Wednesday, January 18, 2017

Are you a FB As*hole?

OK, I am going to rant. That's OK, right? I mean, it is pretty much what blogs are designed for, isn't it? I am, admittedly, a Facebook over-poster. Once, I tried to restrict myself to pithy comments a few times a week. Once, I felt I needed to keep my politics off Facebook. Those times are gone.

As a mom who lives pretty far from most of my family, sharing pictures of my kiddo helps me feel connected. As an activist, I feel compelled to share well-reasoned and well-sourced information from reputable venues. As someone who thinks I am funny (hey, Scary Mommy sometimes runs my stuff, so I must be funny, right?), I sometimes post amusing anecdotes and evidence of my aforementioned humor.

Lately, though, Facebook As*holes are getting me down. Admittedly, it's been a rough few months and I am on edge, so things that shouldn't annoy me are annoying the ever-loving sh*t out of me. I also get that my over-posting is the fodder for jerks being jerks, so I could eliminate the annoyance by keeping my thoughts and photos to myself.

But it isn't all me... some of it is people being Facebook As*holes.

Are we friends on Facebook? Are you wondering if this means you? If so, here are a few simple tests.

Have you told me what to do on a post that clearly wasn't seeking advice?

Maybe I was just sharing an adorable photo of my kid eating ice cream. Did you need to caution me on the dangers of sugar as though you can glean his entire nutritional history from the one spoonful of ice cream in his mouth?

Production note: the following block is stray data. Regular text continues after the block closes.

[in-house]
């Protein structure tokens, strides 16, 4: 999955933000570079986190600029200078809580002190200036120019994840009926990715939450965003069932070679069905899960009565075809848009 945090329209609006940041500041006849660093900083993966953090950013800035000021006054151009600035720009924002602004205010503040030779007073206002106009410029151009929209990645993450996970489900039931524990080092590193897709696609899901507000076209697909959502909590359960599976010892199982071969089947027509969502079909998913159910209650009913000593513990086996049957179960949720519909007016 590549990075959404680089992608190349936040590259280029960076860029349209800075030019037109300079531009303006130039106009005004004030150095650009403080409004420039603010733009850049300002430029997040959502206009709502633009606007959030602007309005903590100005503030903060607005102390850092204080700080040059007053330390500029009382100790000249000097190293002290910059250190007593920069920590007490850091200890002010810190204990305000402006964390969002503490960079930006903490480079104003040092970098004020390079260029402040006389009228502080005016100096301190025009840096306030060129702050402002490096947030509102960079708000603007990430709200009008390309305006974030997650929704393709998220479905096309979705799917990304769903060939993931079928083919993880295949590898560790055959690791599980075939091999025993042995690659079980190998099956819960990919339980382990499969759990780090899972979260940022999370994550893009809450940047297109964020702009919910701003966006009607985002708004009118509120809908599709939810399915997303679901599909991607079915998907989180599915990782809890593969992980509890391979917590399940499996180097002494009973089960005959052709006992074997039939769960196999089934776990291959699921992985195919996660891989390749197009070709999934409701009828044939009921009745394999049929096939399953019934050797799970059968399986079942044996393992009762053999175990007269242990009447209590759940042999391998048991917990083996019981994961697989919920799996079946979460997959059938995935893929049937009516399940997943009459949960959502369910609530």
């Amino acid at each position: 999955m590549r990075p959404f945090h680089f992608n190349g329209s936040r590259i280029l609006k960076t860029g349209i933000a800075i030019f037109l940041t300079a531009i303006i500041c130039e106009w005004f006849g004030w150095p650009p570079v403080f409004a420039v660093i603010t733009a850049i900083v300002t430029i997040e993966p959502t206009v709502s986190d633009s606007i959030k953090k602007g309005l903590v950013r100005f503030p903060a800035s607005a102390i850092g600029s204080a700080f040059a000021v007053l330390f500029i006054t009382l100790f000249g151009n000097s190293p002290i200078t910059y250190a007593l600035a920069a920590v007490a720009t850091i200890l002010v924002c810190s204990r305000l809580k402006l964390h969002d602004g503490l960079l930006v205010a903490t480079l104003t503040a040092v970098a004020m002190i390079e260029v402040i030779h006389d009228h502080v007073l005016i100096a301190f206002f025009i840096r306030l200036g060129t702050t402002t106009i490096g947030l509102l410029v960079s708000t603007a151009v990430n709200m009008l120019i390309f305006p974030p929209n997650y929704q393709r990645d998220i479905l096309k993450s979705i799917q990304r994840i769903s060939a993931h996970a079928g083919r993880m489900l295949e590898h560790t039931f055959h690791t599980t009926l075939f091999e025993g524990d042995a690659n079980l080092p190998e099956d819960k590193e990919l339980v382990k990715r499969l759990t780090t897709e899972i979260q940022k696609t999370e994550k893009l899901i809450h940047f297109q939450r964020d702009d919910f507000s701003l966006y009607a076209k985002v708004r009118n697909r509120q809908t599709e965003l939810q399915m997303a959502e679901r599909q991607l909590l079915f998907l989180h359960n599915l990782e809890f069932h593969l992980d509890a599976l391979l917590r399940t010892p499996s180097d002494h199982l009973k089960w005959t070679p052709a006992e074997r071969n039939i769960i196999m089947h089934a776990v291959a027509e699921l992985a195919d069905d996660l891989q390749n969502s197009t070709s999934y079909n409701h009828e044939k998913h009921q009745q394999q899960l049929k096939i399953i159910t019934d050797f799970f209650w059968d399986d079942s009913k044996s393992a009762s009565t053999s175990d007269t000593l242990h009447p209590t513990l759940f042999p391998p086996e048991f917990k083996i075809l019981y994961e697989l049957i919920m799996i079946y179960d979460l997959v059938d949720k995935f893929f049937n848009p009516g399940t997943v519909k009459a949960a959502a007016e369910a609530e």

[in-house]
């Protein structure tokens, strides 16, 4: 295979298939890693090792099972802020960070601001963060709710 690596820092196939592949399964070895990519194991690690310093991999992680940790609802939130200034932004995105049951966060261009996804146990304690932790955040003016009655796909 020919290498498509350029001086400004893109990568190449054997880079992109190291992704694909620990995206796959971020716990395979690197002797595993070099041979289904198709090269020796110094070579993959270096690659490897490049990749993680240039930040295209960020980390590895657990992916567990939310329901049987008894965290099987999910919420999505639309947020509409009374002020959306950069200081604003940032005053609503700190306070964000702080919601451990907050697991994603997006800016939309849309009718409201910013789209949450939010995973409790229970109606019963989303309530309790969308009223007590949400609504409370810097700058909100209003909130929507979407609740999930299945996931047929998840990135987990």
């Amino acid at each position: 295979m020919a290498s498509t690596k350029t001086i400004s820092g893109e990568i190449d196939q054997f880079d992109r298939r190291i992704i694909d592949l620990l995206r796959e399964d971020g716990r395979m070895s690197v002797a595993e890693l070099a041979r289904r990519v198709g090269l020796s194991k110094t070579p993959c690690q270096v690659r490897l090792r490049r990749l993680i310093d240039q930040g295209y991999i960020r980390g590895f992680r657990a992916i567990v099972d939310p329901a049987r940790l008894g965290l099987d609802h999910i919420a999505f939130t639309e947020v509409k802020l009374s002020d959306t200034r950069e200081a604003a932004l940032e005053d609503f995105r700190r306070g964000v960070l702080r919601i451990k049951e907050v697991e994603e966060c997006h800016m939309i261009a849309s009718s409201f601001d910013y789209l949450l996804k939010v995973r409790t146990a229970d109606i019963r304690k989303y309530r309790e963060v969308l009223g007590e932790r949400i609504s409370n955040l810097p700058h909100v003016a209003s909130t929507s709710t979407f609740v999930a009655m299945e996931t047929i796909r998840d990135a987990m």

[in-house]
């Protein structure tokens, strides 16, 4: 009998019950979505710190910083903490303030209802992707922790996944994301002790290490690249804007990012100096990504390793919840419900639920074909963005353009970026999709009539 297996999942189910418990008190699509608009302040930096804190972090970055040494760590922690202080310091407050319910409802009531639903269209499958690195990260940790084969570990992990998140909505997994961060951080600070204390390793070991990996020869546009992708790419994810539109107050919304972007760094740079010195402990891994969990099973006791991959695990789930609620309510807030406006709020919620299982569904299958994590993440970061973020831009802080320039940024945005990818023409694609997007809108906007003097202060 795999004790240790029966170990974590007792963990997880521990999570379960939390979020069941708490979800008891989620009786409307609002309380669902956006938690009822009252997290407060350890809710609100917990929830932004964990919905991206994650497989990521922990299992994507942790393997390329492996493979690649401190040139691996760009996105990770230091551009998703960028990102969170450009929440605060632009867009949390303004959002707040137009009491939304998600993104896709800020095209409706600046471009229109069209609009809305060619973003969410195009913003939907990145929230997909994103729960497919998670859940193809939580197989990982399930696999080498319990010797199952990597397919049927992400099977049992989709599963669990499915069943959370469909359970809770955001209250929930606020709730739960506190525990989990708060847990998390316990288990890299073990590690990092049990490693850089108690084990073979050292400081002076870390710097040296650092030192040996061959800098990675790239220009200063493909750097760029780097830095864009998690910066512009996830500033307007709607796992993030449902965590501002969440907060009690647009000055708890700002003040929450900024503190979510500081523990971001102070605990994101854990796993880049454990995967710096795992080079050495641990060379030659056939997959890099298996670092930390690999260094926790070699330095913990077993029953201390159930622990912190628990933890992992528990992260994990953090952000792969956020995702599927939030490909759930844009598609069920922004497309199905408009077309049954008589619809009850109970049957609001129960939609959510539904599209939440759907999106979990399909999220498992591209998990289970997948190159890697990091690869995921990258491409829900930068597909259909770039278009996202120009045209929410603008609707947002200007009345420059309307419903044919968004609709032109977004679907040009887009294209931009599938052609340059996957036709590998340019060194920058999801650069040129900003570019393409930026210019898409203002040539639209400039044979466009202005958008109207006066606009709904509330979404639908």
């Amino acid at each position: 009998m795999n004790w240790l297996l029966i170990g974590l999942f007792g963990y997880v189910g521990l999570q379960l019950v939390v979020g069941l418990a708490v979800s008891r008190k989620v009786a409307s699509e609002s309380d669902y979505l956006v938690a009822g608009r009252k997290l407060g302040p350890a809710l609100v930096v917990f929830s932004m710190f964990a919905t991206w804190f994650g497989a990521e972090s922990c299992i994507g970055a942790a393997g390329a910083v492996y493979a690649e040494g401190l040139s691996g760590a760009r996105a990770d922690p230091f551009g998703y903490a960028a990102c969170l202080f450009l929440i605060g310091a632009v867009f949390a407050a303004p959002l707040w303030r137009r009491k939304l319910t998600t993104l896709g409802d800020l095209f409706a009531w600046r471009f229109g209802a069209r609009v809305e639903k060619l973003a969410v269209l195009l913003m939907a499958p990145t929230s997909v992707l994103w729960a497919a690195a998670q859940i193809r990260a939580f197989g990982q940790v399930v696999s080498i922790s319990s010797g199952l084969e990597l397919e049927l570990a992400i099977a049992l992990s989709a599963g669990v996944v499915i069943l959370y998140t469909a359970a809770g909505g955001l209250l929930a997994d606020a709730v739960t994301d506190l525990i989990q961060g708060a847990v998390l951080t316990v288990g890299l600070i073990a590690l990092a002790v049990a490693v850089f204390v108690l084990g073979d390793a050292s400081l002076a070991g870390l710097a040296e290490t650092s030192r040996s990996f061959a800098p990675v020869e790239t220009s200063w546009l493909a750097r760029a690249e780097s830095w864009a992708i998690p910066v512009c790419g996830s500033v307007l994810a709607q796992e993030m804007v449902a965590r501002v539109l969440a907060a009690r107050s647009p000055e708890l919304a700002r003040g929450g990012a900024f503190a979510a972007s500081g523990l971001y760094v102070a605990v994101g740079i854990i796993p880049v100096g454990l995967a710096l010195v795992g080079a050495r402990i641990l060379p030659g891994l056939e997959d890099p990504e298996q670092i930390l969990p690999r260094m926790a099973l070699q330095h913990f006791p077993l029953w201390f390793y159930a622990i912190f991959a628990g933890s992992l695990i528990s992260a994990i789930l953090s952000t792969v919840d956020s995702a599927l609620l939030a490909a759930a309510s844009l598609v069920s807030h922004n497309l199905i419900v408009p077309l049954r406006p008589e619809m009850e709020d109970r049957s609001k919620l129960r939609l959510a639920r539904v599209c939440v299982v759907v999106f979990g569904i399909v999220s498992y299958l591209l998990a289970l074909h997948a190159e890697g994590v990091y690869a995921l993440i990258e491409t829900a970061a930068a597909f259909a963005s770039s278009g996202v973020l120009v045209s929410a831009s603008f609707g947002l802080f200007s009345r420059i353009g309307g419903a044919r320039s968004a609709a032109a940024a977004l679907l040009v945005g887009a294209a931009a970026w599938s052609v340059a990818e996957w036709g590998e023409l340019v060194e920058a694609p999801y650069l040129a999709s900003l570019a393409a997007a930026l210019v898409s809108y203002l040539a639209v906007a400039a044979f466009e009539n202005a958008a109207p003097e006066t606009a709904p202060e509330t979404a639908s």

Recently, I shared a photo of a baking fail on a complicated pastry recipe. I knew exactly what went wrong, but I had a pithy caption for the photo of chocolate pastry pucks and thought it would be funny to post. I did not realize people would feel the need to tell me what I did wrong without even asking what I was attempting to make.

Is this on par with the injustices of the world? Absolutely not. But it was really damn annoying.

Don't get me wrong, sometimes people have had incredibly helpful advice to share. However, those are the people that send me a private message that says "Hey, I noticed XYZ. With my kid, this mean to do..." This is helpful. Making determinations based on a single photo and forcing your opinions based on those determinations is not. Plus, it ruins the joke!

Have you used the content of my posts to poorly structure a sales pitch for whatever product you think I should buy? 

And to be clear, I am not against people using Facebook to sell stuff at all- I am writing this post from my beloved Lula Roe leggings that I bought on Facebook. I am against people doing it broadly and badly.

My two favorite examples:

One started with a friend request from a former neighbor my parents that I had not seen or thought of in YEARS. Two minutes after accepting, I get a message that says "Congratulations on your pregnancy. Don't let the romance die! I sell (some brand of sex toys I can't remember the name of) now. Let's schedule a party for you." Yeah... umm... I'd been vomiting for a month straight, so I went ahead and clicked that "unfriend" button.

The other happened when I aas lamenting that my kid was sick AGAIN. I got a message about how I really ought to be giving my 9 month old a probiotic if I didn't want him to be sick so much, and it just so happened that she could sell me one. I googled her magic probiotic out of sheer irritation and discovered that it was not FDA approved. So, aside from the fact that I am not giving my kid unregulated supplements and a probiotic won't do sh*t for his head cold, you just used my sick baby as a sales trigger. And unfriend.

So, if you sell something or are hosting a Facebook party of some sort, you can avoid being a Facebook a*shole by not inviting everyone you've ever met or trying to morph people's life events into your sales opportunity.

Have you read something politically motivated and responded with unsubstantiated vitriol?